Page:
In Vaughn, it was undisputed that a staph infection had developed in Vaughn's surgical wounds, but the parties disputed when the infection developed.

Summary of this case from Young v. State

In Vaughn, the trial court found that the plaintiff had failed to establish the necessary element of proximate cause, based on its finding that Vaughn's designated expert—Crystal Keller, R.N., the same nurse at issue in Richardson—was not qualified to testify as to whether the negligent acts of Mississippi Baptist Medical Center (Baptist) had proximately caused Vaughn's staph infection.

Summary of this case from Young v. State

In Vaughn, it was undisputed that a staph infection had developed in Vaughn's surgical wounds, but the parties disputed when the infection developed.

Summary of this case from Young v. State

In Vaughn, the trial court found that the plaintiff had failed to establish the necessary element of proximate cause, based on its finding that Vaughn's designated expert - Crystal Keller, R.N., the same nurse at issue in Richardson - was not qualified to testify as to whether the negligent acts of Mississippi Baptist Medical Center (Baptist) had proximately caused Vaughn's staph infection.

Summary of this case from Young v. State

In Vaughn, the Mississippi Supreme Court "explicitly [held] that nurses cannot testify as to medical causation" "because nurses are not qualified to make medical diagnoses or attest to the causes of illnesses."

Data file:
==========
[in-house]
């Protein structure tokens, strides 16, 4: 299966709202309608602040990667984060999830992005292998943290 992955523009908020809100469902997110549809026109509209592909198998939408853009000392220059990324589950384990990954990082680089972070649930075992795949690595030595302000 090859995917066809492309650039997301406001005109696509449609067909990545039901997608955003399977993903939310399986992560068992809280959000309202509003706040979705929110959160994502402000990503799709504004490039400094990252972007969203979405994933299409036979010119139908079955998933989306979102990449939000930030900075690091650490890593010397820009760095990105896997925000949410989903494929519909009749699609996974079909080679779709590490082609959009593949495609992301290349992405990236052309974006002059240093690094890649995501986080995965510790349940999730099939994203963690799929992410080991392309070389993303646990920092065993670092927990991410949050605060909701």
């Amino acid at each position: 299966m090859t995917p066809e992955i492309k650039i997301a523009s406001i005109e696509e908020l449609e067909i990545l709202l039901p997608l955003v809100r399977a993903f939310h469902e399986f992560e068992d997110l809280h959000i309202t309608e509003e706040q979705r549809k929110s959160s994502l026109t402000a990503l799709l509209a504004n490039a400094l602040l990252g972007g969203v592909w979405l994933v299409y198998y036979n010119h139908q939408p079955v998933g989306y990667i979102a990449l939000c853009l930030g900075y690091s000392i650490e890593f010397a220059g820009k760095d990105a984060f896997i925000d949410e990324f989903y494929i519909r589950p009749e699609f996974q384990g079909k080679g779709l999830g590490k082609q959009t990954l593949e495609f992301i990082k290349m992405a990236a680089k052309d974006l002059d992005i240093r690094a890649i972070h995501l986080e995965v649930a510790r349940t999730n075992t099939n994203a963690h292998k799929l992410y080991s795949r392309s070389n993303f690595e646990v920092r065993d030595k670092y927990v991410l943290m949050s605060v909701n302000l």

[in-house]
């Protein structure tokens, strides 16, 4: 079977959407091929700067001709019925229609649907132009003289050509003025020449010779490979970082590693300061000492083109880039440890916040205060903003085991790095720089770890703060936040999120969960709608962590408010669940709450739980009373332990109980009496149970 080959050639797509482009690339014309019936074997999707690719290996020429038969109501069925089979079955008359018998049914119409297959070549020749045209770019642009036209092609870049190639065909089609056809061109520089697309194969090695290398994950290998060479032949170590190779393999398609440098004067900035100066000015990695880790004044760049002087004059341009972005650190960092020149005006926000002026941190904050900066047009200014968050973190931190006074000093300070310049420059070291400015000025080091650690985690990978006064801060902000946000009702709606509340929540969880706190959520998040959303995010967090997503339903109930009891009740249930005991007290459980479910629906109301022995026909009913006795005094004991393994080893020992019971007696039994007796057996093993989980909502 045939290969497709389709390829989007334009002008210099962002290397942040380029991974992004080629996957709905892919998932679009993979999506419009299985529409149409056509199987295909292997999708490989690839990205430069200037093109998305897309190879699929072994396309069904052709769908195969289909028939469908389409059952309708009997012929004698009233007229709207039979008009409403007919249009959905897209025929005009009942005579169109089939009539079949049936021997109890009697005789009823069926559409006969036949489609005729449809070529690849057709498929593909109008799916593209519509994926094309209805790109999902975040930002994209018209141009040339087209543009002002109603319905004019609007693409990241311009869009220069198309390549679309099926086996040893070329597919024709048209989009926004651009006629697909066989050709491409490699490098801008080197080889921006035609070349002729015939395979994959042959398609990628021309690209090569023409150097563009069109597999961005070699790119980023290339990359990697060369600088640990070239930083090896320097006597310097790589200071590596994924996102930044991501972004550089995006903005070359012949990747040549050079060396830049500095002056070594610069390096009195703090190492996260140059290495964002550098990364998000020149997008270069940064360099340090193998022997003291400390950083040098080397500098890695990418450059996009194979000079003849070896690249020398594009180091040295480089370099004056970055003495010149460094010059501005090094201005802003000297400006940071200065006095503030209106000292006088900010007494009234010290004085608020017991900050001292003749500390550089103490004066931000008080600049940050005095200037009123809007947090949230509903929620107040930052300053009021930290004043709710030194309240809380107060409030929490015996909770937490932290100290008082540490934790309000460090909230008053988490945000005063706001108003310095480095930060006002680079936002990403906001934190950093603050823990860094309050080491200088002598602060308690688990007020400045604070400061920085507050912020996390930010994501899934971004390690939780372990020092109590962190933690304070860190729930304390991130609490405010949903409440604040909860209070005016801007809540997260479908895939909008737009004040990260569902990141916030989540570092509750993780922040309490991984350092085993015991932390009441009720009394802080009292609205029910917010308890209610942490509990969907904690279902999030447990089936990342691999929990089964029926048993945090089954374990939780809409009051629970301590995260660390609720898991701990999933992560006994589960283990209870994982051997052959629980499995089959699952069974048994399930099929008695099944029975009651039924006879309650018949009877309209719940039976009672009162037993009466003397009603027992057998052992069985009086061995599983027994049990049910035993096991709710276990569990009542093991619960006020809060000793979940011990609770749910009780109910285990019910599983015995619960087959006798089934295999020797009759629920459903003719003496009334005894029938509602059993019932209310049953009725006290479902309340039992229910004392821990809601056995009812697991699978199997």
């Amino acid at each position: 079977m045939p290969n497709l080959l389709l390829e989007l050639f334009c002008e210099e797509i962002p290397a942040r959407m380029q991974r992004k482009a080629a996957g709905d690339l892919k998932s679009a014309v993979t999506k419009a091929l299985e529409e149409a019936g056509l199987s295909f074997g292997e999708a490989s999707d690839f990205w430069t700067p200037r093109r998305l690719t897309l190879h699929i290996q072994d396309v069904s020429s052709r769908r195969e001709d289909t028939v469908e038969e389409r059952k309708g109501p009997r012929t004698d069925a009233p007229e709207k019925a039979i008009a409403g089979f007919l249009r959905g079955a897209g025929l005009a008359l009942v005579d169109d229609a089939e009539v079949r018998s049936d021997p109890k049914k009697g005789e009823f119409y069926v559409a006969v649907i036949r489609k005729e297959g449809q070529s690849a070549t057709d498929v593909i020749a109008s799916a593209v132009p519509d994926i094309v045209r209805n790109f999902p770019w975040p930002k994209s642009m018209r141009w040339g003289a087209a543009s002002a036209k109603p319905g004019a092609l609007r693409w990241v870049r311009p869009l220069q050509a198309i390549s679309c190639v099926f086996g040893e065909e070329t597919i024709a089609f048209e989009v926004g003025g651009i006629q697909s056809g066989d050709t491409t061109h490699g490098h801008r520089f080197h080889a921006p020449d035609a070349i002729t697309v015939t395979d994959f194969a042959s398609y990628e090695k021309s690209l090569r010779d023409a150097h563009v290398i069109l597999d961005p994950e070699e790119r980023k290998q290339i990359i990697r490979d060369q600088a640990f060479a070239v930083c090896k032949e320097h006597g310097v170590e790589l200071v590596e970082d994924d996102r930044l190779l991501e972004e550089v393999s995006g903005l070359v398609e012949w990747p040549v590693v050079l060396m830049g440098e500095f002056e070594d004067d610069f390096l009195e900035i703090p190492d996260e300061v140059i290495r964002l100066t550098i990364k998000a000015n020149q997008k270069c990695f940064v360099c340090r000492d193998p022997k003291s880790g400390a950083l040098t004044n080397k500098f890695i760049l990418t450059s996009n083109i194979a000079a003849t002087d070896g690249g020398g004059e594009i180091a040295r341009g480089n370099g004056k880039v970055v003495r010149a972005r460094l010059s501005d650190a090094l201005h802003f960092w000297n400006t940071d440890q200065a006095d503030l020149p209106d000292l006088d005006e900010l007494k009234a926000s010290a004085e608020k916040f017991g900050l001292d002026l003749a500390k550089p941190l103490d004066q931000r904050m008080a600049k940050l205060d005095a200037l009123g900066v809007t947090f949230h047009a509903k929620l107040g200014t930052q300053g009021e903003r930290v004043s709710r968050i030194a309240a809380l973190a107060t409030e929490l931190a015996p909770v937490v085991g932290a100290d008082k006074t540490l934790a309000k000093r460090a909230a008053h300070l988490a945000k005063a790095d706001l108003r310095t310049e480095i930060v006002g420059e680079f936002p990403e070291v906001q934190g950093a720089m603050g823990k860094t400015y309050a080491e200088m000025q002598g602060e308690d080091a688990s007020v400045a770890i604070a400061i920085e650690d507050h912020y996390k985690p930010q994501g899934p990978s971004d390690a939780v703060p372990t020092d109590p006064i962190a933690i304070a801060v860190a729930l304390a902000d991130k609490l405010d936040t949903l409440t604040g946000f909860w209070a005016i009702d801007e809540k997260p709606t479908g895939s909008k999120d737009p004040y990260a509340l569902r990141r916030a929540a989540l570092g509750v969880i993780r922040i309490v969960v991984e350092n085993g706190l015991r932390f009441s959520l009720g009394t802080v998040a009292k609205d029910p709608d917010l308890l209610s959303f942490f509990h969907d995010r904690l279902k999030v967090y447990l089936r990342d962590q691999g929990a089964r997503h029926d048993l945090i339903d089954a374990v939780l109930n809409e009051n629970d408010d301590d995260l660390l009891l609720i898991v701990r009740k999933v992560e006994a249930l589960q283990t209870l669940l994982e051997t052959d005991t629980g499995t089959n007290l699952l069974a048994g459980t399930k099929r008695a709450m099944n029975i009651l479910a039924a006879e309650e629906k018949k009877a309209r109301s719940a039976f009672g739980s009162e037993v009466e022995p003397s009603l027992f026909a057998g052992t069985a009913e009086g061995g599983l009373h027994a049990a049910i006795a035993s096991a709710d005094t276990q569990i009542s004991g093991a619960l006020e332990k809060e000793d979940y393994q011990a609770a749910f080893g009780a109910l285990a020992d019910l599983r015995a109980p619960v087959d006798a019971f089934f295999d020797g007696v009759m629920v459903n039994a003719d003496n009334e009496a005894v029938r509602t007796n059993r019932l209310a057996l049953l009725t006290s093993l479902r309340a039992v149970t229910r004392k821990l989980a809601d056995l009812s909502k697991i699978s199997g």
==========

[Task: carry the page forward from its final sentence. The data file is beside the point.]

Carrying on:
Summary of this case from Henson v. Grenada Lake Med. Ctr.

collecting authority for "majority rule that nursing experts cannot opine as to medical causation and are unable to establish the necessary element of proximate cause"

Summary of this case from Jenco v. Crowe

In Vaughn v. Mississippi Baptist Medical Center, 20 So.3d 645, 656 (¶ 34) (Miss.2009), the supreme court held that denying a continuance under Rule 56(f) was proper where the plaintiff's assertions were vague on how additional time would have enabled her to rebut the defendant's summary judgment motion.

Summary of this case from Hackler v. PHC-Cleveland, Inc.
Case details for

Vaughn v. Miss. Baptist Med. Center

Case Details

Full title:Paula Lee VAUGHN v. MISSISSIPPI BAPTIST MEDICAL CENTER

Court:Supreme Court of Mississippi

Date published: Oct 29, 2009

Citations

2008 CA 987 (Miss. 2009)
2008 CA 987

Citing Cases

Young v. State

Thus, our limited holding in Richardson was that Keller was not qualified to testify to such a causal link,…

Young v. State

Thus, our limited holding in Richardson was that Keller was not qualified to testify to such a causal link,…